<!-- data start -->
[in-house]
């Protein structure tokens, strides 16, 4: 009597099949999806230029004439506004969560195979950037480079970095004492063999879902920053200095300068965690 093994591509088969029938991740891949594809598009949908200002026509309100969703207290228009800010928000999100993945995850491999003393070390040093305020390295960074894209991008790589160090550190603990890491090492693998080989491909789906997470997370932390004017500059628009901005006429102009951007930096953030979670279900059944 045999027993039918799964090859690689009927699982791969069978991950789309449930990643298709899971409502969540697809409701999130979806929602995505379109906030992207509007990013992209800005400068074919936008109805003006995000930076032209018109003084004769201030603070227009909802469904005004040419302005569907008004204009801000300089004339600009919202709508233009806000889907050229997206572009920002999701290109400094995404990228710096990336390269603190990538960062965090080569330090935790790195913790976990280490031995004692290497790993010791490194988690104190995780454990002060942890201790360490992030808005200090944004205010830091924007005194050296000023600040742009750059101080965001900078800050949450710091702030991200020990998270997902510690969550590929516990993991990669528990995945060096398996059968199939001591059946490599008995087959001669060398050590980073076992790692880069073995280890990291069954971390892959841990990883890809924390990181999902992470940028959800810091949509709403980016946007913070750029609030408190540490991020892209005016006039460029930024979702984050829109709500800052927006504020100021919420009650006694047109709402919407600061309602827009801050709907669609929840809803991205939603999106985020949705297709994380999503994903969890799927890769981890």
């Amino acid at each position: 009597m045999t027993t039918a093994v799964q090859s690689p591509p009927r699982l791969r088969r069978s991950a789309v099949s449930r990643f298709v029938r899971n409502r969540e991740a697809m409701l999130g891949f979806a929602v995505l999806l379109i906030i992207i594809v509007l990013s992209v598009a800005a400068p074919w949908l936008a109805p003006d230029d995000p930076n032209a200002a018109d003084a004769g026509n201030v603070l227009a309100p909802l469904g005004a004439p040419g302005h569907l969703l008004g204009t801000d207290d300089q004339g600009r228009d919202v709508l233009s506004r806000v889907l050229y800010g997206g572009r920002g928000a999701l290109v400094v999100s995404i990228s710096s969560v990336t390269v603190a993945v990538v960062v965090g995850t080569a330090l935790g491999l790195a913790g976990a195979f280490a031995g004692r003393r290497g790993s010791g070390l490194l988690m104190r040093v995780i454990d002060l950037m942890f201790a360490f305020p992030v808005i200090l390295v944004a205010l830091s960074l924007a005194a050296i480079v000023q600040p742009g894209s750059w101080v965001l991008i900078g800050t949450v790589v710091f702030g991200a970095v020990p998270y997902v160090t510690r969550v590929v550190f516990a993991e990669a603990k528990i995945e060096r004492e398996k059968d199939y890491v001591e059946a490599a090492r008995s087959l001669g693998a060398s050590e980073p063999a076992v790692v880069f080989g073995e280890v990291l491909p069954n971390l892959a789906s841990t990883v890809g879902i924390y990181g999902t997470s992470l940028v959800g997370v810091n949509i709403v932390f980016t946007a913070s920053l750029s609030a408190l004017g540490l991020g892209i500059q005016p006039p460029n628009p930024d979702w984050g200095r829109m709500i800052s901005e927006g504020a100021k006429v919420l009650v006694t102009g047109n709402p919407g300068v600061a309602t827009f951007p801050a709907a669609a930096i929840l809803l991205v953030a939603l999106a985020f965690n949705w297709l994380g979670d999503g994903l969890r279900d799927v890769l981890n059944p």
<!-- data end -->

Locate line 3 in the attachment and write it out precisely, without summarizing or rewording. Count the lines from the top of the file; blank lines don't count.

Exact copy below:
């Amino acid at each position: 009597m045999t027993t039918a093994v799964q090859s690689p591509p009927r699982l791969r088969r069978s991950a789309v099949s449930r990643f298709v029938r899971n409502r969540e991740a697809m409701l999130g891949f979806a929602v995505l999806l379109i906030i992207i594809v509007l990013s992209v598009a800005a400068p074919w949908l936008a109805p003006d230029d995000p930076n032209a200002a018109d003084a004769g026509n201030v603070l227009a309100p909802l469904g005004a004439p040419g302005h569907l969703l008004g204009t801000d207290d300089q004339g600009r228009d919202v709508l233009s506004r806000v889907l050229y800010g997206g572009r920002g928000a999701l290109v400094v999100s995404i990228s710096s969560v990336t390269v603190a993945v990538v960062v965090g995850t080569a330090l935790g491999l790195a913790g976990a195979f280490a031995g004692r003393r290497g790993s010791g070390l490194l988690m104190r040093v995780i454990d002060l950037m942890f201790a360490f305020p992030v808005i200090l390295v944004a205010l830091s960074l924007a005194a050296i480079v000023q600040p742009g894209s750059w101080v965001l991008i900078g800050t949450v790589v710091f702030g991200a970095v020990p998270y997902v160090t510690r969550v590929v550190f516990a993991e990669a603990k528990i995945e060096r004492e398996k059968d199939y890491v001591e059946a490599a090492r008995s087959l001669g693998a060398s050590e980073p063999a076992v790692v880069f080989g073995e280890v990291l491909p069954n971390l892959a789906s841990t990883v890809g879902i924390y990181g999902t997470s992470l940028v959800g997370v810091n949509i709403v932390f980016t946007a913070s920053l750029s609030a408190l004017g540490l991020g892209i500059q005016p006039p460029n628009p930024d979702w984050g200095r829109m709500i800052s901005e927006g504020a100021k006429v919420l009650v006694t102009g047109n709402p919407g300068v600061a309602t827009f951007p801050a709907a669609a930096i929840l809803l991205v953030a939603l999106a985020f965690n949705w297709l994380g979670d999503g994903l969890r279900d799927v890769l981890n059944p």